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Brian Kelly’s talked about the rare 6-star recruit: Harrison Smith, Manti Te’o, Michael Floyd, Zack Martin. Well, add Quenton Nelson to the list. Notre Dame’s starting left guard has made it official that he’ll return for his senior season.

The New Jersey native adds another key building block to the Irish offensive line, returning with Mike McGlinchey to anchor Harry Hiestand’s unit. Like McGlinchey, Nelson had an option to be selected high in next year’s NFL Draft, staying in school even after receiving a second-round grade from the NFL’s Advisory Board, per Irish Illustrated.

Nelson took to social media to make the news public, with the NFL’s declaration deadline set for January 16.

“Excited for this team to grow every day this offseason by putting in nothing but hard work and grinding together. When we reach our full potential, look out. I’m right behind you Coach.”

Nelson was named a team captain for 2017 at the year-end Echoes Awards Show. He earned second-team All-American honors from Sports Illustrated and was rated by ESPN’s Mel Kiper as the No. 1 offensive guard in the 2017 draft class, a grade he’ll likely carry into next season.

Clark Lea formally named Linebackers Coach

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UND.com
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Notre Dame formally introduced new linebackers coach Clark Lea on Thursday. The press release for the 35-year-old  included the following quote from the new assistant who has worked at Bowling Green, UCLA and Wake Forest, and rejoins Mike Elko in South Bend.

“I’m humbled to be a part of the Notre Dame football program,” Lea said in a statement. “It’s an honor to represent such a prestigious academic institution, and to be a part of this program’s rich tradition of athletic excellence. I’d like to thank Jack Swarbrick and coach Kelly for this tremendous opportunity. I’m excited to get to work building relationships with our players, and do my part in helping coach Kelly execute his vision for the program.”

That work has already begun, with Lea on the prowl as the recruiting dead period ended and the rebuilt Irish staff hit the road. Yesterday, Lea was with defensive coordinator Mike Elko visiting commit David Adams, a key piece of the Irish puzzle on the defensive side of the ball. That starts a mad rush that’ll keep Lea’s belongs in boxes until after the first Wednesday in February, as Elko and his reshuffled defensive staff open their recruiting board, finding replacements for a handful of de-commitments and pieces that’ll fit Elko’s scheme.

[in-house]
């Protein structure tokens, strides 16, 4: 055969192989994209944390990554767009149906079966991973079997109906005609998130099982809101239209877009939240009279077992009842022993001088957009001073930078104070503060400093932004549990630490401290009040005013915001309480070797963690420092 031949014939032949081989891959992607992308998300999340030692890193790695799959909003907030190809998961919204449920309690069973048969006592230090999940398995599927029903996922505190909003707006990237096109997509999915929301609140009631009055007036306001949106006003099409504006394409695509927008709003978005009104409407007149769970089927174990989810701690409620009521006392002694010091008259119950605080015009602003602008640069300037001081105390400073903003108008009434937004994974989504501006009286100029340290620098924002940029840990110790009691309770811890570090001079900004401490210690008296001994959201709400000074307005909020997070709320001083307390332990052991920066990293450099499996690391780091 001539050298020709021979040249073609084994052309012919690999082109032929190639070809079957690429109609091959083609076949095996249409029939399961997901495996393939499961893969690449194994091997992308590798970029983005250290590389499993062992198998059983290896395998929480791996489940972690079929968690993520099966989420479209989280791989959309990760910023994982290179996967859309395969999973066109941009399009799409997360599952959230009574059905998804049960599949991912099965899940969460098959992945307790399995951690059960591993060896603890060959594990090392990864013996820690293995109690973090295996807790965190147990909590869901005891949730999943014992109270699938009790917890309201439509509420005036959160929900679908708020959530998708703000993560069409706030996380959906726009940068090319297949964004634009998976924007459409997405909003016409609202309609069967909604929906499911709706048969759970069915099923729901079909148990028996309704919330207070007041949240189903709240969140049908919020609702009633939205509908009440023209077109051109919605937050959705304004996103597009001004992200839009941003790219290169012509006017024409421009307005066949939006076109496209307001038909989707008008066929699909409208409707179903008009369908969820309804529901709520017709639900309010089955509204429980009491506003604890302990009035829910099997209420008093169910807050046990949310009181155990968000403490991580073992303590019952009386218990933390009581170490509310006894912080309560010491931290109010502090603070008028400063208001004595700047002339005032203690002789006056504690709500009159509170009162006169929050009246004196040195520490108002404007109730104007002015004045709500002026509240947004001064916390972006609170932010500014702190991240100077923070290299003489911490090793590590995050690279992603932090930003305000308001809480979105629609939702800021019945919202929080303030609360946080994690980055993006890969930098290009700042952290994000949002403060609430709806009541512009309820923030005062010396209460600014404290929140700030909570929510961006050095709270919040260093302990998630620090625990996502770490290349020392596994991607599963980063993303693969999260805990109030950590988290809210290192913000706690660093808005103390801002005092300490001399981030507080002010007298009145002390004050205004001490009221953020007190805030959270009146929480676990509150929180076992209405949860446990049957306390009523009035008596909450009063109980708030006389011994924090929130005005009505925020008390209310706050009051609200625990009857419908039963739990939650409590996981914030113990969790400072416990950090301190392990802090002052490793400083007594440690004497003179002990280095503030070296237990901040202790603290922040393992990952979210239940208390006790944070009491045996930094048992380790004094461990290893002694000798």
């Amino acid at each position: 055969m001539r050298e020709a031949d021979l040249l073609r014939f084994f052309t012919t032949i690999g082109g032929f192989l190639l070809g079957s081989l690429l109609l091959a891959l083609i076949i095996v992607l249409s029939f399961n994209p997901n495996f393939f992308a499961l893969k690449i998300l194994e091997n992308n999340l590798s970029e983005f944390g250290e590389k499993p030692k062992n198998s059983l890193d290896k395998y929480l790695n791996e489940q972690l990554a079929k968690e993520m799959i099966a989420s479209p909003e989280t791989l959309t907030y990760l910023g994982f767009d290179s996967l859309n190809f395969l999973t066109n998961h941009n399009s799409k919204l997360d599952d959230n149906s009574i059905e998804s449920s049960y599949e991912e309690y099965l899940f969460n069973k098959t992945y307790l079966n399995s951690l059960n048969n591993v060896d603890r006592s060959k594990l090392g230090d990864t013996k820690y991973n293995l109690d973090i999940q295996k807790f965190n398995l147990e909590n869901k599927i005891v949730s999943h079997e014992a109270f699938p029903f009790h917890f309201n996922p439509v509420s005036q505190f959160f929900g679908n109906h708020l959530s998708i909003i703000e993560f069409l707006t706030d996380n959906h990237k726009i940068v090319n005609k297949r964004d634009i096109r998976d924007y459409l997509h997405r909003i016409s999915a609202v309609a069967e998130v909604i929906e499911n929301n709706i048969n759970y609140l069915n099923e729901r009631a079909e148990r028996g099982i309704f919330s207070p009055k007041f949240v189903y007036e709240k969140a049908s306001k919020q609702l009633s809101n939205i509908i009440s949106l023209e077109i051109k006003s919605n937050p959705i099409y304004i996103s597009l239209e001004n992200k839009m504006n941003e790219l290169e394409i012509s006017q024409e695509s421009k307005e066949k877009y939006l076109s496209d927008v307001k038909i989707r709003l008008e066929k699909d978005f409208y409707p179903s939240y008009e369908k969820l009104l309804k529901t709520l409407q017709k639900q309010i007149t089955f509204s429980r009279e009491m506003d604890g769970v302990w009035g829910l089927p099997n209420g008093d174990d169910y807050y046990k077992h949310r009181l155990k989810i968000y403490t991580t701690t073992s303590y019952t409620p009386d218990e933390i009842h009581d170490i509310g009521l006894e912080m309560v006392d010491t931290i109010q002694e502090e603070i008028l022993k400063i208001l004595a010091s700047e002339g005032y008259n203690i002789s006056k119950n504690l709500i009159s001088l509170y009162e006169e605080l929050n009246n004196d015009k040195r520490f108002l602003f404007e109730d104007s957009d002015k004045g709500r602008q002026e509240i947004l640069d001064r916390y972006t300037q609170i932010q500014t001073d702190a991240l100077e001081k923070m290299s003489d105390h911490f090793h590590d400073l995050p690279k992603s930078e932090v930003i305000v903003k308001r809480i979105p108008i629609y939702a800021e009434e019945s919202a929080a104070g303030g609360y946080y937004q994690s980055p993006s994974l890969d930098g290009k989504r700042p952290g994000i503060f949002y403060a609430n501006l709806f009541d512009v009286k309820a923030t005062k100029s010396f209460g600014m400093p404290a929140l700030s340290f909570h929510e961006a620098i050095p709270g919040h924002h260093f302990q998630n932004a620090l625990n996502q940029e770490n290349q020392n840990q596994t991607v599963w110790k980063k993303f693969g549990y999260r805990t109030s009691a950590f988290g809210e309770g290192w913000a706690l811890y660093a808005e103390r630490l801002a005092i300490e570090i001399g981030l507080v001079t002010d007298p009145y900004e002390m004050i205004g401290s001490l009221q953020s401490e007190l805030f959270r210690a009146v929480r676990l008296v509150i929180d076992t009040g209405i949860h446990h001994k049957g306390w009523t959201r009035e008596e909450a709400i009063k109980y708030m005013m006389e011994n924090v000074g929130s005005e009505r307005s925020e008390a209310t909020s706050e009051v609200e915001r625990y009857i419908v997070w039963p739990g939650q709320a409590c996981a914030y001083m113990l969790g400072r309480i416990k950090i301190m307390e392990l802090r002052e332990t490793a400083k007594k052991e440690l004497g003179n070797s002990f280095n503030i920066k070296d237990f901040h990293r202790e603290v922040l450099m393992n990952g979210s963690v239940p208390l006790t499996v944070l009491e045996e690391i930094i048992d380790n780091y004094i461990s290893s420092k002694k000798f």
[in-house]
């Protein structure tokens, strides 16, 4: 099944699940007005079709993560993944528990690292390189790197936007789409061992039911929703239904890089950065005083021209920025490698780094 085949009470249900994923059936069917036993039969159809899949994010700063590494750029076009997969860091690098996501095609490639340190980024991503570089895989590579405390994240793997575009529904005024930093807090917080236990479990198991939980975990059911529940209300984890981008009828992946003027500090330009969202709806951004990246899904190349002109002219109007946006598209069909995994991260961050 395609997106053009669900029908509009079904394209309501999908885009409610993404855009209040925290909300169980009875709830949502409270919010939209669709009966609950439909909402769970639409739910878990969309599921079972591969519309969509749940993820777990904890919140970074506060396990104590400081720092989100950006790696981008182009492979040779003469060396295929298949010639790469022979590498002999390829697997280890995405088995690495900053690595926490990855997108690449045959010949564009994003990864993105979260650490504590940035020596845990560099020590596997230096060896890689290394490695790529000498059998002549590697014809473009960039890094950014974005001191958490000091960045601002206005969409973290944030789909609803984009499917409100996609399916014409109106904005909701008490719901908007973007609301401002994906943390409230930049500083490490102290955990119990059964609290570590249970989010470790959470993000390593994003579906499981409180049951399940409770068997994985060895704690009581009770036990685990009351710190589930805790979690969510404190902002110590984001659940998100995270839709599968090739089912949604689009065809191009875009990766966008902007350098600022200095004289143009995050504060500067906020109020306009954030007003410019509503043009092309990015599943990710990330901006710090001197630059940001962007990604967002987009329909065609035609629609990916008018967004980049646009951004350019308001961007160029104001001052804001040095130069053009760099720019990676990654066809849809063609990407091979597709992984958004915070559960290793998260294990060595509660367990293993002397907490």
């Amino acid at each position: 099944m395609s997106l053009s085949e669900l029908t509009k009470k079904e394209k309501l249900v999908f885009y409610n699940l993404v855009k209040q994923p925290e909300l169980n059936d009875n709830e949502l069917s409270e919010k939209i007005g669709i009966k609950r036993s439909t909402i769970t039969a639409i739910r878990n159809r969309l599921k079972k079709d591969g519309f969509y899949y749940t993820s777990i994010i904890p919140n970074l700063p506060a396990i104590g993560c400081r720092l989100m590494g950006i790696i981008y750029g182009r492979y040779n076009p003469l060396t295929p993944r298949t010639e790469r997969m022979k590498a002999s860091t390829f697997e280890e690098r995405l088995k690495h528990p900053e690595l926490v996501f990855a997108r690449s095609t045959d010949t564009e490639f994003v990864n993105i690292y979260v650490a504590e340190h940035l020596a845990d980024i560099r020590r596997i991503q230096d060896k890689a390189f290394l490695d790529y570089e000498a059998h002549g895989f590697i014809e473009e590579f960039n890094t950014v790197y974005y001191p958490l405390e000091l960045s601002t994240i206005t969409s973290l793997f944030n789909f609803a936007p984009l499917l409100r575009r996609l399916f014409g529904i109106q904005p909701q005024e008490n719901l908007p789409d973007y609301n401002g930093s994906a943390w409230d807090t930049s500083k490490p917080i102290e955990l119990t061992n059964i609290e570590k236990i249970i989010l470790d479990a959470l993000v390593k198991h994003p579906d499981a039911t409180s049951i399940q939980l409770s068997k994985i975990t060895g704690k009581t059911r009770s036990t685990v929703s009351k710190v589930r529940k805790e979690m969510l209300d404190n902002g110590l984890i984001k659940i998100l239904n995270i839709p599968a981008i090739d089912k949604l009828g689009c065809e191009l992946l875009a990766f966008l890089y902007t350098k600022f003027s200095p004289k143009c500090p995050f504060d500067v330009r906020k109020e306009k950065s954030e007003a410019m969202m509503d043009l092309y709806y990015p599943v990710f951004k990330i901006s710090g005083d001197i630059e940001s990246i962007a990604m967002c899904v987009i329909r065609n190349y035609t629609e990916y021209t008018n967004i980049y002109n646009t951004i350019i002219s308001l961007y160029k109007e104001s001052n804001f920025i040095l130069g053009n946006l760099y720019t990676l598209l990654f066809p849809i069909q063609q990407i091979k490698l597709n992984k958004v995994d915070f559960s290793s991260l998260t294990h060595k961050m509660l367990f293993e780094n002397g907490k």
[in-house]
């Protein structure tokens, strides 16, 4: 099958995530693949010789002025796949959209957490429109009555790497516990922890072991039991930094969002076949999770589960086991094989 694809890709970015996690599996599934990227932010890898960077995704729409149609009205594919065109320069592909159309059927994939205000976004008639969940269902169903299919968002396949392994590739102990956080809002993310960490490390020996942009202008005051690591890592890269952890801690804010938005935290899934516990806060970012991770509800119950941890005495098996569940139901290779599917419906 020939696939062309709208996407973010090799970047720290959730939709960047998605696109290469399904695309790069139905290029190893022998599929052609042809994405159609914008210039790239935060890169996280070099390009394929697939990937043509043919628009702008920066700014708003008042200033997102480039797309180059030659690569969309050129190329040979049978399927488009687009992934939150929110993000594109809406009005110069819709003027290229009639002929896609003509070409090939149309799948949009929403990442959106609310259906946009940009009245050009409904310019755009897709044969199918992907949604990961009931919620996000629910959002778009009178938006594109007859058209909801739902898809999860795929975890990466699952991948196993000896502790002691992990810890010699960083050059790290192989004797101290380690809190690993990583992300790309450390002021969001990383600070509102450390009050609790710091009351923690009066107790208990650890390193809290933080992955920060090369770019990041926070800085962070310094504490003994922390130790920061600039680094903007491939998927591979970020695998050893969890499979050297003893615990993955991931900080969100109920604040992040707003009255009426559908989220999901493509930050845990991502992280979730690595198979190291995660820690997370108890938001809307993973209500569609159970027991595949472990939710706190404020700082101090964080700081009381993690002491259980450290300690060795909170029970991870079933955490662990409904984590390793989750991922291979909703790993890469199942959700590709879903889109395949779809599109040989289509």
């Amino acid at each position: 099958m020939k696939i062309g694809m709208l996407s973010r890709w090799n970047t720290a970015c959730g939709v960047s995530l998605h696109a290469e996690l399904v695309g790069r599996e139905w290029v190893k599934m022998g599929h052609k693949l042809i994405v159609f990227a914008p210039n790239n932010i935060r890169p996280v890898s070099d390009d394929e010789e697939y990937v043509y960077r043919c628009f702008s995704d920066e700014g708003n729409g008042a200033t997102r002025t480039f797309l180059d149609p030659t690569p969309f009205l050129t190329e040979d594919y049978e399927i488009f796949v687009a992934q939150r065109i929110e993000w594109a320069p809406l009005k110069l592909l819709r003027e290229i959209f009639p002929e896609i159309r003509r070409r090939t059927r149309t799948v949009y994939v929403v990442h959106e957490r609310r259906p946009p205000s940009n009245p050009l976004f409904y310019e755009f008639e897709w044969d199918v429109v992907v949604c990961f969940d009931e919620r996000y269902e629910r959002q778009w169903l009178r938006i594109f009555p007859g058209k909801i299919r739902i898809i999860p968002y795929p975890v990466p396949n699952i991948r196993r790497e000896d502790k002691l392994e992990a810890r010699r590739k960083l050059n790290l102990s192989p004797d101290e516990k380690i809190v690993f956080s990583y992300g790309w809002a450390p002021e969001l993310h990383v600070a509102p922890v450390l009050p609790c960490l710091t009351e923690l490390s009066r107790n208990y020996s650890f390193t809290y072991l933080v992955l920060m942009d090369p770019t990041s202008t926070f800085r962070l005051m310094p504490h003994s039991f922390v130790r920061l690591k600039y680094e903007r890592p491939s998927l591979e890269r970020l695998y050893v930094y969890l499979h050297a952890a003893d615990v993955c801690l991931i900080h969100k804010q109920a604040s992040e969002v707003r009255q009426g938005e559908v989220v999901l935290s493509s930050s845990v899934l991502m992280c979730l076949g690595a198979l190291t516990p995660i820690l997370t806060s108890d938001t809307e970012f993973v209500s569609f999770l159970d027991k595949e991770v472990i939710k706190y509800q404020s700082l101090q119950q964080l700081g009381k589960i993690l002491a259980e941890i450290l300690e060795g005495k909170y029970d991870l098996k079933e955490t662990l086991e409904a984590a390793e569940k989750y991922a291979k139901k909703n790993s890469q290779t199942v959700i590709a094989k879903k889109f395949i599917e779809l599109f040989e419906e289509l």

If there’s any reason for optimism after a tough few weeks in recruiting, it’s the young staff that Kelly has assembled. The youth movement includes not just Lea, but the 39-year-old Elko. New offensive coordinator Chip Long is just 33, moving to Notre Dame after one season at Memphis. Running backs coach Autry Denson just turned 40 while special teams coordinator Brian Polian is practically long in the tooth at 42. (All that comes before the expected announcement of 25-year-old Tommy Rees.)

Lea’s pedigree is rock solid, earning kudos in 2012 for his work as Linebackers coach at Bowling Green, Football Scoop’s Linebackers Coach of the Year.

“Clark is a wonderful addition to our staff,” Kelly said in the release. “Obviously, he brings a substantial amount of knowledge about coach Elko’s defensive system — having worked with Mike at both Bowling Green and Wake Forest. Clark has demonstrated throughout his career an ability to not only identify unique talent in the recruiting process, but also develop that talent into high-production linebackers. As a former student-athlete, he will relate exceptionally well with our kids and provide tremendous mentorship throughout their careers at Notre Dame.”

 

 

 

Reports: Lea, Alexander added to Irish coaching staff

delvaughn
ASU Sports Information
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Brian Kelly is adding to his rebuilt coaching staff, reportedly finalizing deals with Wake Forest linebackers coach Clark Lea and Arizona State assistant DelVaughn Alexander. Lea will reunite with Mike Elko and coach linebackers and Alexander will coach wide receivers. While both hires are still going through formal university vetting, the Lea hire has long been rumored before being reported by SI’s Pete Thamel. FootballScoop.com broke the news on Alexander, before multiple outlets confirmed the report.

In Lea, Elko brings a piece of his coaching staff with him to South Bend. The 35-year-old spent last season working in Winston-Salem and spent three seasons at Syracuse before that. He worked with Elko and Demon Deacons head coach Dave Clawson at Bowling Green and has spent time as an assistant at UCLA as well. He earned three letters at Vanderbilt, a 2004 graduate.

Alexander is a veteran presence to help replace Mike Denbrock and fill his void coaching receivers. He’s also a coach with first-hand knowledge of new coordinator Chip Long, having worked alongside him in Tempe under Mike Norvell. The move also comes in time for the reopen of the recruiting season’s home stretch, bringing a capable West Coast recruiter to the staff at a time when Notre Dame’s 2017 class is leaking a bit of oil.

Alexander played wide receiver at USC, playing for Larry Smith and John Robinson, before breaking into the coaching ranks there as a graduate assistant. He’s also had stops at UNLV, coached for Jim Harbaugh at San Diego, and spent significant time at Wisconsin and Arizona State where he coached multiple positions, taking over tight ends after Long left for Memphis.